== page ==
“Yes! No? Maybe… Argh!” These were my thoughts and emotions for 26 weeks of this pregnancy. Twenty-six weeks of pro and con lists, asking other people for their opinions and intense premature nesting urges to distract myself from making a decision. When I finally made a decision it happened within the space of 24 hours. But let me reverse a little to give you the backstory.
Almost three years ago I gave birth to my daughter. It was a natural, unmedicated, physiological childbirth. I am lucky enough to have a great group of friends and family members who are advocates of natural childbirth. I educated myself about pregnancy, labour and birth. I stayed fit to give my body the best possible chance of being physically up for the challenge. I picked my birth team carefully to ensure they were going to help me rise rather than crumble in a moment of crisis. I prepared myself mentally as best as I could. I picked a caregiver I believed in - one of Melbourne’s largest, public, inner-city hospitals. I attended two birth education courses, the standard hospital course at a major inner city hospital and an independent course run by a passionate birth attendant and educator. I was a willing woman.
Giving birth was an amazing experience. Don’t get me wrong - it was the hardest thing I’ve ever done and it hurt like hell, but at the same time it was indescribable and so empowering. The thought of pain relief didn’t even cross my mind because I felt safe and fully supported by my wonderful partner and our doula. In fact, I felt like a superhero for weeks!
This powerful start to motherhood made me realise I was strong enough to do absolutely anything!
However, when I started to meet more new mums the reality of our current birth culture hit me hard. So many of the mothers I talked to had traumatic experiences and still believe that there was no possible other way their birth story could have turned out. I wanted to help women through the emotional struggles of pregnancy, labour and the postnatal period! Long story short: I trained as a doula and childbirth educator, become a huge birth nerd and founded My Kind of Birth.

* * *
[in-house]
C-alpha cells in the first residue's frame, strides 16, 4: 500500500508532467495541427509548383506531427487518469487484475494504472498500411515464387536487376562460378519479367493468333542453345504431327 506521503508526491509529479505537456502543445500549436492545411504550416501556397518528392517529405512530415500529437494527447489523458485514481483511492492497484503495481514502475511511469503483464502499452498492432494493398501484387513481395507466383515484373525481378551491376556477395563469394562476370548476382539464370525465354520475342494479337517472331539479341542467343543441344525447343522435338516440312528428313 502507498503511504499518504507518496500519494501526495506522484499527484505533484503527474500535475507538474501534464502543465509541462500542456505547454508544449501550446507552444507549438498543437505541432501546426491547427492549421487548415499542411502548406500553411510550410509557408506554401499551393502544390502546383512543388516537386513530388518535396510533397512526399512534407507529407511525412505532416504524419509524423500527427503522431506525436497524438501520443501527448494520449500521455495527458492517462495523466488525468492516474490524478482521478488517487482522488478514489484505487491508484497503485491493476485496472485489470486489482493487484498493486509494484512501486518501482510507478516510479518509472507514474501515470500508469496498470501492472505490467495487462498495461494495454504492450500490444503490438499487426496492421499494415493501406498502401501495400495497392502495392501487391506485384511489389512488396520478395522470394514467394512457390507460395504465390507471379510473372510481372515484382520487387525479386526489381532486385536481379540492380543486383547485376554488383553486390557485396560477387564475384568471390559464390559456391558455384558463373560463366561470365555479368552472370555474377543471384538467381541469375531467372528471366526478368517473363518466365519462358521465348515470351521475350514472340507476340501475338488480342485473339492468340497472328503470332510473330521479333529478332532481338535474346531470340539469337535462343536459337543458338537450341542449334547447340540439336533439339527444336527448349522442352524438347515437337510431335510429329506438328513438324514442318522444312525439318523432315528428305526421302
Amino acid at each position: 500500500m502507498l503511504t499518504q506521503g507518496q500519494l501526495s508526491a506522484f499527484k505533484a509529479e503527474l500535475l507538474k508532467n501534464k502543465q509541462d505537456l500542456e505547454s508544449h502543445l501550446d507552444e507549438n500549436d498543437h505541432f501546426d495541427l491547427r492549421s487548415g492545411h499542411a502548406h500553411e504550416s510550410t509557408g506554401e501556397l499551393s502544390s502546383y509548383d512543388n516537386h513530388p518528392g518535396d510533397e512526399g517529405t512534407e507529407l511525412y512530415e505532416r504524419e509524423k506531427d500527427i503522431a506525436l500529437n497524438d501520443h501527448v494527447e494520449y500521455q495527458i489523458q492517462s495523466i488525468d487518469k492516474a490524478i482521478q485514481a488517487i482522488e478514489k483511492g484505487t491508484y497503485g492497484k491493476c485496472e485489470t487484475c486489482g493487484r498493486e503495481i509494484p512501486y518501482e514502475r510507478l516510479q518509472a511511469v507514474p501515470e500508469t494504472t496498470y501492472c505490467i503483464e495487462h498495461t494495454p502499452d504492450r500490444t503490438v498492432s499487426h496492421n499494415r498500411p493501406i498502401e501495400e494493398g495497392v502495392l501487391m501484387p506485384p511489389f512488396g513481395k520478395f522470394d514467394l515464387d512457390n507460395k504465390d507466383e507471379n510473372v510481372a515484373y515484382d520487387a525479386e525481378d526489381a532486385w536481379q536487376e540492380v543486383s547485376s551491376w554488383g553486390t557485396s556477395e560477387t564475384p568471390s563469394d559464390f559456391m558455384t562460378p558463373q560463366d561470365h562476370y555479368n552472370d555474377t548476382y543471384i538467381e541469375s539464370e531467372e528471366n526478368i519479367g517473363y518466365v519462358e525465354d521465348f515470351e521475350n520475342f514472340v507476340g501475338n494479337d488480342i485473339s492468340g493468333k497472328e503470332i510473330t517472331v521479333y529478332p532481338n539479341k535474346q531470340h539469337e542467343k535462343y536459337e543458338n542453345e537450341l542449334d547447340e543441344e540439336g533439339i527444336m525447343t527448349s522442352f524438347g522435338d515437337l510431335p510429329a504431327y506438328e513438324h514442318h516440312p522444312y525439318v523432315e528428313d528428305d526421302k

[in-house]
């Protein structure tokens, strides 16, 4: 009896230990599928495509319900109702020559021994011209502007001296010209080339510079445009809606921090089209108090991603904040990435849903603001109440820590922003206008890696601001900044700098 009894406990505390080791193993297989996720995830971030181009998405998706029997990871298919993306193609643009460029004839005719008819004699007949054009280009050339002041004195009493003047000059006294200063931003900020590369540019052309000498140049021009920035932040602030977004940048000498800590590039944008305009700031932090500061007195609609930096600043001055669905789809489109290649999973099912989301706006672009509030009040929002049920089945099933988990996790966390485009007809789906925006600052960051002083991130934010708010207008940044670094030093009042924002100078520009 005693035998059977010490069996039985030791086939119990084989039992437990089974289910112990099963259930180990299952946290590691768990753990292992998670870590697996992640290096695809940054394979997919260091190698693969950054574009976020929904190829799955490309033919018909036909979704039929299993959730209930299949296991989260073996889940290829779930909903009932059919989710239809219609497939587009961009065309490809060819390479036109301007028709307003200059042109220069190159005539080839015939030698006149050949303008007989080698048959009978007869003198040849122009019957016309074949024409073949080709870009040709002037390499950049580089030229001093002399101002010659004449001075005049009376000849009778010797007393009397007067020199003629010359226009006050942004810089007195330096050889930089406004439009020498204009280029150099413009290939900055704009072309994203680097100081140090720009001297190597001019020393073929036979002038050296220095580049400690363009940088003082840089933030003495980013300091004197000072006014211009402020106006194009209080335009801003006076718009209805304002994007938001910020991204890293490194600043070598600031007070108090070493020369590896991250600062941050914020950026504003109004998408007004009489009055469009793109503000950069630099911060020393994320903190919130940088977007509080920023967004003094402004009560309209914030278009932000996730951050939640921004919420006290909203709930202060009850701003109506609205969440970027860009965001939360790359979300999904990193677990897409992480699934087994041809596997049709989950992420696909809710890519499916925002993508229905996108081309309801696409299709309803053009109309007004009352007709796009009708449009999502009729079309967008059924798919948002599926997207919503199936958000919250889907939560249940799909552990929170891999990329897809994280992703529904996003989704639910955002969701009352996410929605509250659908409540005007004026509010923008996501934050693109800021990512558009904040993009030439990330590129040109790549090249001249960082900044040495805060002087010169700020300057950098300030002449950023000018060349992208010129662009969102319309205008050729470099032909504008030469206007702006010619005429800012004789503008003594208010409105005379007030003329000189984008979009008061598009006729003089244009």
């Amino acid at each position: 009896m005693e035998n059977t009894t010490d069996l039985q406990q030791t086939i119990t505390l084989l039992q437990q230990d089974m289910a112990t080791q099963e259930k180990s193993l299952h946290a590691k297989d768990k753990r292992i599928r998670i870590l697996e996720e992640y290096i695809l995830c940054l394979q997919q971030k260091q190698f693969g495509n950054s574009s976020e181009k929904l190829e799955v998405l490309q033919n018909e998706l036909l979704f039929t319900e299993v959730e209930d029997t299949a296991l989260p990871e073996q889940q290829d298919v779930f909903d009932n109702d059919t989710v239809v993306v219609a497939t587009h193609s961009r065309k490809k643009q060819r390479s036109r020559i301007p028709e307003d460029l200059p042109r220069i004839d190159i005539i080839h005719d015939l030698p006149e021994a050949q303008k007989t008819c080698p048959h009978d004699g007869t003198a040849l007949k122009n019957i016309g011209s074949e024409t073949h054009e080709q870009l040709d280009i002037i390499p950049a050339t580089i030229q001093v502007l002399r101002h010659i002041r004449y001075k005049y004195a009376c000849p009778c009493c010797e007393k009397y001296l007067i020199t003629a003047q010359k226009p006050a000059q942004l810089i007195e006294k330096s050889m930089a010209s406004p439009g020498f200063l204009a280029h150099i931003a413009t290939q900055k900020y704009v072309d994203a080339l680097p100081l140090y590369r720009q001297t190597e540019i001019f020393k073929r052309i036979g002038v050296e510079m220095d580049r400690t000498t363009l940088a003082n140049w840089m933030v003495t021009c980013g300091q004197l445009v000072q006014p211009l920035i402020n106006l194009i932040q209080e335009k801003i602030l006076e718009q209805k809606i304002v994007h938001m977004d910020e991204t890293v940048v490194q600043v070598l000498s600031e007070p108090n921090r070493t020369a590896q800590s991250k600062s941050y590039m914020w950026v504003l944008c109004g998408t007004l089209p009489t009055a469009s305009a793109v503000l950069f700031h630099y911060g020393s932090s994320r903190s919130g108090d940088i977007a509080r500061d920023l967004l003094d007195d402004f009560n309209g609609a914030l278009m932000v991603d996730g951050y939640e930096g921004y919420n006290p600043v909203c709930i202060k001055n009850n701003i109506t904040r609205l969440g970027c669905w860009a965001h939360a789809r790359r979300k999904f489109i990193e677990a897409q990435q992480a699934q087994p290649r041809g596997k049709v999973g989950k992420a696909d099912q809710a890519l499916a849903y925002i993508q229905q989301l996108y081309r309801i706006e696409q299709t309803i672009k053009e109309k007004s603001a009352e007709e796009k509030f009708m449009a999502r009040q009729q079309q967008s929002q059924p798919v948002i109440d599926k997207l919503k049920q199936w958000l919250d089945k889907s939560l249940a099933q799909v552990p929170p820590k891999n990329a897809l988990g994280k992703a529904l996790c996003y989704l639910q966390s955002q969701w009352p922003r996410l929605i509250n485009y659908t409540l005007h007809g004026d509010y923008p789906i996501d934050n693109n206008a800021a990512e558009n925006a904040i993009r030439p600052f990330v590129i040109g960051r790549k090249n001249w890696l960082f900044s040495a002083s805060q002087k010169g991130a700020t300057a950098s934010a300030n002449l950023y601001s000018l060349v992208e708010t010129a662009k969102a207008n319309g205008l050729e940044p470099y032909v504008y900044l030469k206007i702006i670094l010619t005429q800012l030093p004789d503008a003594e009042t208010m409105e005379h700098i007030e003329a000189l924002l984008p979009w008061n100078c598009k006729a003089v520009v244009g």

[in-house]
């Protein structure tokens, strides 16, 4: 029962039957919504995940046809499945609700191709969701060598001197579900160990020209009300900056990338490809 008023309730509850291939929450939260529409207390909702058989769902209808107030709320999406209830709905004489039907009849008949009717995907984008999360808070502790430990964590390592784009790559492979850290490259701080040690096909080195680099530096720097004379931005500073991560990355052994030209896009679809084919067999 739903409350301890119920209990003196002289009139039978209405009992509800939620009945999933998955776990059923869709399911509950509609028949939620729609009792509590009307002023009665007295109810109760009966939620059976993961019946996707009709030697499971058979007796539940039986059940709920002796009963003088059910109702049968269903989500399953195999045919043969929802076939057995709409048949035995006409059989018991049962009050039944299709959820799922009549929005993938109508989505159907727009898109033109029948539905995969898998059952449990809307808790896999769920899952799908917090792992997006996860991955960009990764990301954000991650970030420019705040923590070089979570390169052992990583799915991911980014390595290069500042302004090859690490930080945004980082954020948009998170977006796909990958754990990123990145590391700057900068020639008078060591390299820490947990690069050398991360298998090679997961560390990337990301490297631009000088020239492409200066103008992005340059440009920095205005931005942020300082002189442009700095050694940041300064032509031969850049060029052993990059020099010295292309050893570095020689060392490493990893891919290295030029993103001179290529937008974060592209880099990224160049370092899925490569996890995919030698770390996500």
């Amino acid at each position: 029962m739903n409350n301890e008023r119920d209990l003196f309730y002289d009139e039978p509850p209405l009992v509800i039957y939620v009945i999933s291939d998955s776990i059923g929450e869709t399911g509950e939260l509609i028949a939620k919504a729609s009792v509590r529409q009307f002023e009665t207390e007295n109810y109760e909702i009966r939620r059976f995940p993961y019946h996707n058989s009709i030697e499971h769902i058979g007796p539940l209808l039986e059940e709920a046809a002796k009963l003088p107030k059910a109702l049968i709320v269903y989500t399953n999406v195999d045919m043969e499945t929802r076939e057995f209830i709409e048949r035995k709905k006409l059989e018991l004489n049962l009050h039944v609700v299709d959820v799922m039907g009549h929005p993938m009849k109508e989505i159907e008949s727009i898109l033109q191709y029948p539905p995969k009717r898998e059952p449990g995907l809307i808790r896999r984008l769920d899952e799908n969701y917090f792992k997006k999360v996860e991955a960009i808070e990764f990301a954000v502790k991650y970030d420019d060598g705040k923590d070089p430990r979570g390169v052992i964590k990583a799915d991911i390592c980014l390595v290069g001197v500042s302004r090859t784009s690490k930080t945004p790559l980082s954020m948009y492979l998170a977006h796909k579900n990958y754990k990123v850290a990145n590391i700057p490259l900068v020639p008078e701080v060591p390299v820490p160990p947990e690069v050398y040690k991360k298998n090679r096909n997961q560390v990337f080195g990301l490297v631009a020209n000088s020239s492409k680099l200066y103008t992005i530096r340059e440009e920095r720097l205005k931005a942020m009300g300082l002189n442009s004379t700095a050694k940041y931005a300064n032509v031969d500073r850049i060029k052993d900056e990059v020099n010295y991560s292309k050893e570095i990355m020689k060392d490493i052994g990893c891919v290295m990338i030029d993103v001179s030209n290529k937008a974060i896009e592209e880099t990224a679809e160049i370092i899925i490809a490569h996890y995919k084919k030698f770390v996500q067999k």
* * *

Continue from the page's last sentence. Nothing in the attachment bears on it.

Over the next three years I attended many labours of strong birthing mummas, read loads of books and articles and immersed myself in the world of birth and babies.
So when I fell pregnant again everyone around me assumed I wouldn’t have to prepare for this birth because I had done it before and I had seen so many births now. But exactly that became one of my problems: I had seen so many births now. So many hospital births, to be precise, where something didn’t go according to ‘plan’, where something was said or done to the labouring woman that would never have happened had she been in a different, more supportive environment at that time. So many births that would have unfolded faster, easier and with less intervention if the mum-to-be had been supported by a team of professionals who knew what physiological birth looks like and how to hold space for her.
In the early weeks of this current pregnancy I had some appointments with private midwives but didn’t feel like I ‘clicked’ with them on a personal level. I knew that if I was going to have a home birth I had to find midwives I really connected with. So I went to my first few appointments at the hospital, still unsure about what I was going to do. This is when the next ‘problem’ came up. After my daughter’s birth I lost 750ml of blood - more than usual but not that much on the scale of postpartum haemorrhages. Without getting into a long story about it, most midwives and obstetricians I have talked to about the events of that day agree that the PPH was caused by a mismanaged physiological third stage; Mismanaged by the hospital staff attending to me that day. It’s really not that surprising if you look at the statistics for third stage delivery in Australia. Active management, meaning with the help of a syntocinon injection, is the routine procedure for placenta delivery in Australia. Physiological third stage mainly happens in birth centres and at home births.